The Covid-19 pandemic has had a tremendous economic impact not just on big corporations but start-ups as well. While it might be challenging to raise funds during these harsh economic times, it doesn’t mean no investors are willing to put their money where they believe the future is promising.
For your start-up, below are a few strategies you can use to raise funds during this pandemic:
Extend Your Funding Timeline
At the moment, most individuals and businesses are thinking about cutting down their expenditure; approaching an investor for outright funding might not get you anywhere. Most investors prefer to focus on what their portfolios currently hold, not what they can add during an economic downturn.
Instead, have an extended runway period of 6 months or more. Initially, start-ups would ensure to have operating funds of 12 months to 18 months in the bank when closing on another round of financing; with the environment, it is best to add an extra six months or so in the projections and have about 18 to 24 months of operating capital catered to.
Many funding rounds will take longer to close in these conditions. You can use a bootstrapping strategy to ensure your start-up stays afloat as you await the funding round to end. Bootstrapping involves using the business’s savings and revenue from sales to meet its expenses and lowering the costs as much as possible. You can cut costs by freezing your start-up’s hiring process or make extra income by selling or leasing idle assets.
Depending on your start-up’s size and position, look for a strategy that will work and allow you to increase the runway until funding is available.
Are you able to tap into the government schemes that support start-ups in your region? The government might not be handing out checks, but it might have incentives that make operating during the pandemic more favorable.
Some governments have lowered the tax rates for start-ups in their regions, delayed tax payments periods, or extra reliefs geared towards small businesses support like granting grace period for loan repayments.
Fund from Your Loved Ones
Start-ups rely a lot on funds from their founder’s initial investments and funding from their family and friends. The issue with this funding method is the tendency for founders to lose close relationships if they fail. However, this acts as motivation for some founders, not only to preserve the relationships but also to show they can achieve their goals.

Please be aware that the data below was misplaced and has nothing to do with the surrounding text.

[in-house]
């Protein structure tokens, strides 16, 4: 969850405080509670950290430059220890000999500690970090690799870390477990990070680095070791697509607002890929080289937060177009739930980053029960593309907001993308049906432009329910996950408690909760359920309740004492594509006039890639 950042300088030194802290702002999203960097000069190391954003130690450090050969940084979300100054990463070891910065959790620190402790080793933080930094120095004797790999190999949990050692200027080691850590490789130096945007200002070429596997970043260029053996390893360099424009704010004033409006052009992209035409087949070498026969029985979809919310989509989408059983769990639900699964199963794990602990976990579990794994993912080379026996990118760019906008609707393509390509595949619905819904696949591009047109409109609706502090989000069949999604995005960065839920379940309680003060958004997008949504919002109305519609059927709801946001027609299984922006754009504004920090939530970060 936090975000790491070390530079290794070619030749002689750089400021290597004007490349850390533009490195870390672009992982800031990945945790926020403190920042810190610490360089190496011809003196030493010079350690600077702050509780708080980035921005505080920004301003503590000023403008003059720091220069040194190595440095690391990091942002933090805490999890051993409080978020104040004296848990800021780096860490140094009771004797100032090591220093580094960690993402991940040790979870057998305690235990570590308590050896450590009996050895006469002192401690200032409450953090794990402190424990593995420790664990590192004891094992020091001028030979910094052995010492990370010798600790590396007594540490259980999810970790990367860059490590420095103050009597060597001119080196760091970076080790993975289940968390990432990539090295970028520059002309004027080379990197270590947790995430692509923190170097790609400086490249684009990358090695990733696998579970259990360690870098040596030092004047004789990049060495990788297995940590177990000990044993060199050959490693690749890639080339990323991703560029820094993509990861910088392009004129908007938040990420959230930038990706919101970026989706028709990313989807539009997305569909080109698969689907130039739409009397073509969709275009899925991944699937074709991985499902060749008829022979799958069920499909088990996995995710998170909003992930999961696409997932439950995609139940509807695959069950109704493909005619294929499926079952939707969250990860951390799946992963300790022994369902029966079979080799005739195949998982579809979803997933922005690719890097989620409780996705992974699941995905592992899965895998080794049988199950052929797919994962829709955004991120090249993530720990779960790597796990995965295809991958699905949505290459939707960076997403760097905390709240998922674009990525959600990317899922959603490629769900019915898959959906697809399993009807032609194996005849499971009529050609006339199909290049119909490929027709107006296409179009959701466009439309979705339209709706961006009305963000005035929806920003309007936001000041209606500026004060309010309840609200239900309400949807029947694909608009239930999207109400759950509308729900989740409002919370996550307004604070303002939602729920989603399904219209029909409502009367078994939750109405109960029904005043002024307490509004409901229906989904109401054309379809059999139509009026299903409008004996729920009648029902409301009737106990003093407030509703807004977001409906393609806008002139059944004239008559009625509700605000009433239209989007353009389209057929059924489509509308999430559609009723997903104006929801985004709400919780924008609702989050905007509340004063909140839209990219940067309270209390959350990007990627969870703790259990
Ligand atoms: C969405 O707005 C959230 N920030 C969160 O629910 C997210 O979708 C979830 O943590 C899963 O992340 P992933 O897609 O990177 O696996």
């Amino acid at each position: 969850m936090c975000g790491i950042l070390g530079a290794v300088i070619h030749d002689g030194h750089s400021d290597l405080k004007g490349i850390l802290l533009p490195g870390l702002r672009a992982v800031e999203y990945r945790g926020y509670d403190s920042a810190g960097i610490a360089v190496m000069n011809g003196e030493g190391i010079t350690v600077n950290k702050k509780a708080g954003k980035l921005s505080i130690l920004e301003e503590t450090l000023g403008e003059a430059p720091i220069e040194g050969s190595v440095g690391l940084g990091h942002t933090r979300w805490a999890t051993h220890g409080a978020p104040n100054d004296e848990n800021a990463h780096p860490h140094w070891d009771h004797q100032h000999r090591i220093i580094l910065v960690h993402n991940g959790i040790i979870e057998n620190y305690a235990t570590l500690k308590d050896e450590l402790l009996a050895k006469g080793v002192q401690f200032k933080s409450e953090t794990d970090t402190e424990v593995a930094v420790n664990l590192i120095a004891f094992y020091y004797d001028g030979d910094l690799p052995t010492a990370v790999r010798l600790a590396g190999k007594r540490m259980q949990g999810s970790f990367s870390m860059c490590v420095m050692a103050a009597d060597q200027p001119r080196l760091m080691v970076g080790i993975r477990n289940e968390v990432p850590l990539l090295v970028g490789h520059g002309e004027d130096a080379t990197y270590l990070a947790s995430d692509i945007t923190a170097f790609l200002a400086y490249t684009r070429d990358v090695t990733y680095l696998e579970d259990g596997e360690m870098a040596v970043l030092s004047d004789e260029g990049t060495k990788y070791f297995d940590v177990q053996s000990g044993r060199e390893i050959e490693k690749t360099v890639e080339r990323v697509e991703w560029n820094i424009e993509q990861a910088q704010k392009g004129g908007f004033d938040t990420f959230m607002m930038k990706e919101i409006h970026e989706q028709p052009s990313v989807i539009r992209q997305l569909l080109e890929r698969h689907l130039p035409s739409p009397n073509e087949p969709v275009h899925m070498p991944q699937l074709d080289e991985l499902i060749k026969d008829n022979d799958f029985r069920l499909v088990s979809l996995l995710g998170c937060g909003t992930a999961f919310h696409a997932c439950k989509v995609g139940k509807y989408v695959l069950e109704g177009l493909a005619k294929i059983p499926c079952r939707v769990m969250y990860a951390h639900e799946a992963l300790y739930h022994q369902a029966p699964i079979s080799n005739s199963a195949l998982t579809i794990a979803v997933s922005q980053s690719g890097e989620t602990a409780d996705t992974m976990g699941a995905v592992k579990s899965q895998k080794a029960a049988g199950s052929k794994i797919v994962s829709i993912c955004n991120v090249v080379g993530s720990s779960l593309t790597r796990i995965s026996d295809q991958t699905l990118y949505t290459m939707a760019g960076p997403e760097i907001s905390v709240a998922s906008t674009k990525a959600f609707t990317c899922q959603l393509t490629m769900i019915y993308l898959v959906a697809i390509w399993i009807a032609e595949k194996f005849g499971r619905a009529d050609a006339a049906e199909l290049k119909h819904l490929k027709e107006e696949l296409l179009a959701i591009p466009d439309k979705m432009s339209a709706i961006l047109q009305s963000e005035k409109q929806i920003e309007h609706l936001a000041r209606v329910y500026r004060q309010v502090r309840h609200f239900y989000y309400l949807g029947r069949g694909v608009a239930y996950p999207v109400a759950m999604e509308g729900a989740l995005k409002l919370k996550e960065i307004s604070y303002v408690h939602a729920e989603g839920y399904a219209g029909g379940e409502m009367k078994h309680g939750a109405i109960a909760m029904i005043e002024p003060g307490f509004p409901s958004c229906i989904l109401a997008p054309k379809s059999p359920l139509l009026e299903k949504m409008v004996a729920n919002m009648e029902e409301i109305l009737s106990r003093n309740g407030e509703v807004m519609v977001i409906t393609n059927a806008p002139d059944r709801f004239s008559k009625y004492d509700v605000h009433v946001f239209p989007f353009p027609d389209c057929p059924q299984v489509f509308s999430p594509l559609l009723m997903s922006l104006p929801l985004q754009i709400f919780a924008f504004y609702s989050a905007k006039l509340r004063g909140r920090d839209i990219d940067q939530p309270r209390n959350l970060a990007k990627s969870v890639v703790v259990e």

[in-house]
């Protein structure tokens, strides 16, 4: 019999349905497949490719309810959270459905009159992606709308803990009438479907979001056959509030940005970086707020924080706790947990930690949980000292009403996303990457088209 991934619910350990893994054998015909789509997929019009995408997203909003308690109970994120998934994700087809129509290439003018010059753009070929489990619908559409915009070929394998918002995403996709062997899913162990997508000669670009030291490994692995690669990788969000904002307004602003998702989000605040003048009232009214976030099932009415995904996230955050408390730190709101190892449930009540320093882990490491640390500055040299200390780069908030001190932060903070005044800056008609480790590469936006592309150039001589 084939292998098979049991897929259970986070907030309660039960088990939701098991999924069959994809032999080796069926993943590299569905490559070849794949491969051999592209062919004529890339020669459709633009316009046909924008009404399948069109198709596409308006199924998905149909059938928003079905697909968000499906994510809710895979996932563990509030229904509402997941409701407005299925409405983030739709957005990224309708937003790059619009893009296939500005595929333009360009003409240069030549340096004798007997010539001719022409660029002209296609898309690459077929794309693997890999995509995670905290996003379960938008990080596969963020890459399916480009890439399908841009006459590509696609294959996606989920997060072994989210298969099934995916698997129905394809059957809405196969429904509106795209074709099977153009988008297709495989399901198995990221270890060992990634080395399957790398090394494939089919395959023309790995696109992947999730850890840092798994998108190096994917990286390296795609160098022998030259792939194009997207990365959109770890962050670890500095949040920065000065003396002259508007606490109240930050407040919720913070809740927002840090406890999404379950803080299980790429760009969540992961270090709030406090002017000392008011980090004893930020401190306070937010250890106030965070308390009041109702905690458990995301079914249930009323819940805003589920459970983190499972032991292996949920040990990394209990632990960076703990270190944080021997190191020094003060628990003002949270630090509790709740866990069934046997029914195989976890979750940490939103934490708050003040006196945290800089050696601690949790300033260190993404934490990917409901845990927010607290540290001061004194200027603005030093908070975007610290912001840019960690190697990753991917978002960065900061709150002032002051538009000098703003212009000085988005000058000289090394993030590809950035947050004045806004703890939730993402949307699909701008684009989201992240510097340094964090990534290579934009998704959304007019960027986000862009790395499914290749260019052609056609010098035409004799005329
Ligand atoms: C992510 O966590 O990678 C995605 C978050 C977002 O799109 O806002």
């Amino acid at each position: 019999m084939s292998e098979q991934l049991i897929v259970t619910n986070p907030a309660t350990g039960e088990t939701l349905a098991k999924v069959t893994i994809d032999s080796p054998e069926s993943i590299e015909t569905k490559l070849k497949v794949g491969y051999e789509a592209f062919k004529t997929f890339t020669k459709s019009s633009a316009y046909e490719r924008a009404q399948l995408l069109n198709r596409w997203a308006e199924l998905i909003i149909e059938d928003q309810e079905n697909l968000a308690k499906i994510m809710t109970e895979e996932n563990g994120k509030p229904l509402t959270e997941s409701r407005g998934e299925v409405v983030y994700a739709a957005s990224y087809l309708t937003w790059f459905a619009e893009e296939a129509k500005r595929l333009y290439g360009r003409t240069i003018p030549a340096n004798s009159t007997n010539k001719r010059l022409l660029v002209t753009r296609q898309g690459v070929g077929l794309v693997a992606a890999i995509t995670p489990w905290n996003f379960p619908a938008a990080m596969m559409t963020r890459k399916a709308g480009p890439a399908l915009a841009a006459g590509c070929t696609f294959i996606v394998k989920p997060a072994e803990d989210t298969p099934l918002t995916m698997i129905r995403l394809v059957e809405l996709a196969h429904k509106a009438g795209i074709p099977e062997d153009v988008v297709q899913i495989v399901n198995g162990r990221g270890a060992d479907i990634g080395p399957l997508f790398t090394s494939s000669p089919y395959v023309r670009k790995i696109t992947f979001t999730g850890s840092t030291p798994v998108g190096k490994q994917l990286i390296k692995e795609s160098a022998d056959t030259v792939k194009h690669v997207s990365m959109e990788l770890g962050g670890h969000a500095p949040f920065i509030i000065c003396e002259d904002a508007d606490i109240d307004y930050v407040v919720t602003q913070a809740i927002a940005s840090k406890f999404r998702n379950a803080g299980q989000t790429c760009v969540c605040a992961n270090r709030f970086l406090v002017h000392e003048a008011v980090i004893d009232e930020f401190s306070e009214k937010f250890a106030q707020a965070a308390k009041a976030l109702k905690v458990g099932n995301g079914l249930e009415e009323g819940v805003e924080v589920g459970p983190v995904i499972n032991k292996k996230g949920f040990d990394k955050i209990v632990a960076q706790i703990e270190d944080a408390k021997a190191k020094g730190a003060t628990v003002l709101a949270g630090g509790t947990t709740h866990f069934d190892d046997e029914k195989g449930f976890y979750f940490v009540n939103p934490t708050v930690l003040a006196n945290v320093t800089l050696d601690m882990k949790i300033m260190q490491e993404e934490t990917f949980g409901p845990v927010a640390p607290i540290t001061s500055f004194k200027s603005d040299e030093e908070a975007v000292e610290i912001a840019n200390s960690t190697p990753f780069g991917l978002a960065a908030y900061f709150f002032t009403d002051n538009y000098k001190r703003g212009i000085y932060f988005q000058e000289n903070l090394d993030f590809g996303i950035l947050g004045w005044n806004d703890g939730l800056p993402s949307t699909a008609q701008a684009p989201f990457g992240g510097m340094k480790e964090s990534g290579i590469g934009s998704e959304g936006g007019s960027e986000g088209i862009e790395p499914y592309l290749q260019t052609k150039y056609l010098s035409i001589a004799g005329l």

The way around this is working with a Simple Agreement for Future Equity (SAFE), which helps you document the investor’s future right in the company’s equity. The agreement, however, does not provide the price per share for the investment.
Request for Lower Funding Amounts
Not every start-up manages to raise funds, even when the economy is booming. Asking more capital during a pandemic might lead to investors shunning your start-up funding. In this case, you can always ask for a lower funding amount – just enough to cover the company’s operations. It would be best if you had up to date calculations of how much capital your start-up needs to stay afloat during the pandemic while still working on keeping the costs as low as possible. As many economies estimate recoveries in the coming year or so, you are in a position to time your funding rounds with these recoveries.
Embrace Online Meetings
Thanks to Zoom, scheduling meetings during the pandemic is easier than the pre-pandemic days. It took days or even months to plan travel itineraries for investors and start-up founders. You can easily do your due diligence, get to know the investors, and schedule funding meetings from wherever they are, even in different cities or countries.
This has helped start-ups’ funding during this period ease and speeds up the funding process.
Explore Other Funding Sources
Venture Capitals are not the only funding solutions for your start-up. There has been an increase in the number of non-VC investors ready and willing to fund start-ups that align with their goals and objectives. Other options to consider are business accelerators and incubators. Successful businesses like Airbnb, Stripe, Dropbox, and Reddit received funding for a business incubator company, Y Combinator.
As countries try out the first rounds of the Covid-19 vaccine, there is a blink of hope in the future. A vaccine and possible cure could signal a return to the “normal life” with fewer restrictions, helping economies open up faster for recovery. Promising as this sounds, start-ups need to think of the now and raise funds to ensure the ongoing conditions do not derail their progress. Other funding strategies like using business incubators, funding from friends and family, and government support might help a start-up raise funds during this pandemic.